That Island Feeling – The Faroe Islands
It might have been the fertile green hillsides, or the rich fishing grounds that enticed settlers some 1500 years ago to leave their homelands and set sail for a new life on this small archipelago in the middle of the Atlantic ocean. Maybe the first settler had been climbing one of the steep mountains, and while drinking in the fresh air that makes for lush grass for cattle, he savoured the view of his secret paradise. And maybe he felt peaceful and secure on his island. Whatever it was, settlers must have felt a deep affection for this green place in the middle of the wild Atlantic ocean. The Faroese however, have another story about their settlement - a giant and a witch tried to pull the islands back to Iceland, but not being fast enough, the islands petrified with the dawn. The latest archaeological findings suggest that man settled the Faroe Islands in an organized manner some 400 years before the settlement of Iceland.
Islands in the middle of nowhere
The archipelago is comprised of eighteen islands, connected by bridges, modern tunnels, and ferries, with a total of 1289 km of coastline. If you do manage to find them, they are often marked by two or three small dots, hardly visible to the naked eye making you wonder what these islands have to offer. Experience the incredibly fresh, clean air and the greenest of grass that even grows on the roof tops of people’s houses. Dramatic landscapes with steep mountains, fjords, a rich bird life, cosy villages with colourful houses and clean, tasty water are part and parcel of the Faroese way of life. In a country where every view is breathtakingly beautiful, it’s not hard to imagine oneself walking in the footsteps of the first settler and understand what made him stay...
An island for yourself
One of the eighteen islands is inhabited by just one family. Because anchoring a boat here is often too dangerous in the rough seas, a helicopter service has to be used for travel to and from the island. But she never feels isolated, says Eva from Dímun, the smallest inhabited island of the archipelago. She runs a farm with her family, raising sheep and cows, and making a living from such products as beef and lamb, sheep skins, milk and handicrafts made from horns and bones. Nature dictates the rhythm of each day, with the family working in harmony and closely connected to the earth. What has been a traditional lifestyle for Eva and her people for hundreds of years, can be a meditative retreat for the traveler, who is welcome to stay at her guesthouse.
Due to the whims of nature, life seems slower here, but this unconventional lady is not willing to accept any schedules or departure times. Eva shakes her beautiful, thick hair and beckons you to follow – on sunny days it may be a hiking trip in the midst of dramatic landscapes, along traditional paths that once served as ancient communication routes between villages. Before roads were constructed, people walked between the various villages to gather at the nearest ting*, to buy and sell goods, or to attend church services- christenings, weddings and the last journey - in a coffin. These ancient paths are marked by cairns, so that hikers past and present would not lose their way.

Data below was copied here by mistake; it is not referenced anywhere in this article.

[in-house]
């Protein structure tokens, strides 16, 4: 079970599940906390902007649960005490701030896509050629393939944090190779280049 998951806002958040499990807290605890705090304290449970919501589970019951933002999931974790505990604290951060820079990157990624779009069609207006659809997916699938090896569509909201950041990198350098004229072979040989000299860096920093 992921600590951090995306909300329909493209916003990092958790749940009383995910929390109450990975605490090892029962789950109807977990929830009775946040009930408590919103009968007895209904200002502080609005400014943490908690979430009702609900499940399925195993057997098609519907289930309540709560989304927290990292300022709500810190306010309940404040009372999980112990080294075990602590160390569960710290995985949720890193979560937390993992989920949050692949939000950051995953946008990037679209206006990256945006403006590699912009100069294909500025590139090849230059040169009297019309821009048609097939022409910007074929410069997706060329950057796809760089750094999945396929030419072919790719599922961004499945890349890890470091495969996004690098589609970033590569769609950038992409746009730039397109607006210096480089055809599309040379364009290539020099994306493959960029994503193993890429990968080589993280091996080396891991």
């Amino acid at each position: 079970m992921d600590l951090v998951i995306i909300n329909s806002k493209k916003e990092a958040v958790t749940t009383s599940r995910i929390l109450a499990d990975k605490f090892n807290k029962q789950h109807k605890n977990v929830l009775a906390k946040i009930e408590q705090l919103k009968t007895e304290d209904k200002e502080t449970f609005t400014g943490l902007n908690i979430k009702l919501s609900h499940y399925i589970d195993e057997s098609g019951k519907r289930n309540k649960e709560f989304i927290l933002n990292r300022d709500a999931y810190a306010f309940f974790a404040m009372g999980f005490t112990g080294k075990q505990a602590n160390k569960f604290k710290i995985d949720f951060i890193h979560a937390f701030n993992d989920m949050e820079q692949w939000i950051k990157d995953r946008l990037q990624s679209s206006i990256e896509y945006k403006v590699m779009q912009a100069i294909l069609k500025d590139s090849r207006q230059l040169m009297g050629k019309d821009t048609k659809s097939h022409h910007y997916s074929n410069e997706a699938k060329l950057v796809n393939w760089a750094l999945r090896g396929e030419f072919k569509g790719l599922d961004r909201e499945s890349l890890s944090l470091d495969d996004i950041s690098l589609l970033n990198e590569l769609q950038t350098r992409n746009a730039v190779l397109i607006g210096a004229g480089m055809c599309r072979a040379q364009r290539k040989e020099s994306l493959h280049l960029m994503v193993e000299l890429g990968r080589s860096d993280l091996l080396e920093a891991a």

Maybe Eva will invite you to go bird watching in places like the island of Mykines, to discover its thousands of puffins, gannets, guillemots and other seabirds. You can get quite close to the birds either by excursion boat, or by walking the majestic cliffs. The Faroe Islands’ remote location serves as a magnet for migratory birds. Around 300 bird species have been recorded in the islands, but only about a third of these are regular migrants or breeding birds. Another 200 species are rare migrants and new birds are added to the national list every year. The Faroe Islands are among the lessor known destinations in Western Europe for birdwatching in spring and autumn.
Tórshavn- small yet lively
Explore one of the lively towns, like Tórshavn, one of the smallest capitals in the world, with its 4-star hotels, 5-star conference facilities, thriving music scene, designer shops and excellent restaurants that combine the freshest local ingredients in imaginative ways - fish, lamb, puffin, seafood and mountain herbs. The carefully restored houses with their characteristic grass roofs, white framed windows and black-tarred cladding show up as colorful dots on the hillsides, greeting all those who arrive by ferry with a most welcoming panorama.
*ting- From Old Norse þing meaning assembly, council, or business
(Evidently the word is ‘ting’ in Faroese..., so I thought that should be used instead of the Icelandic version of the word)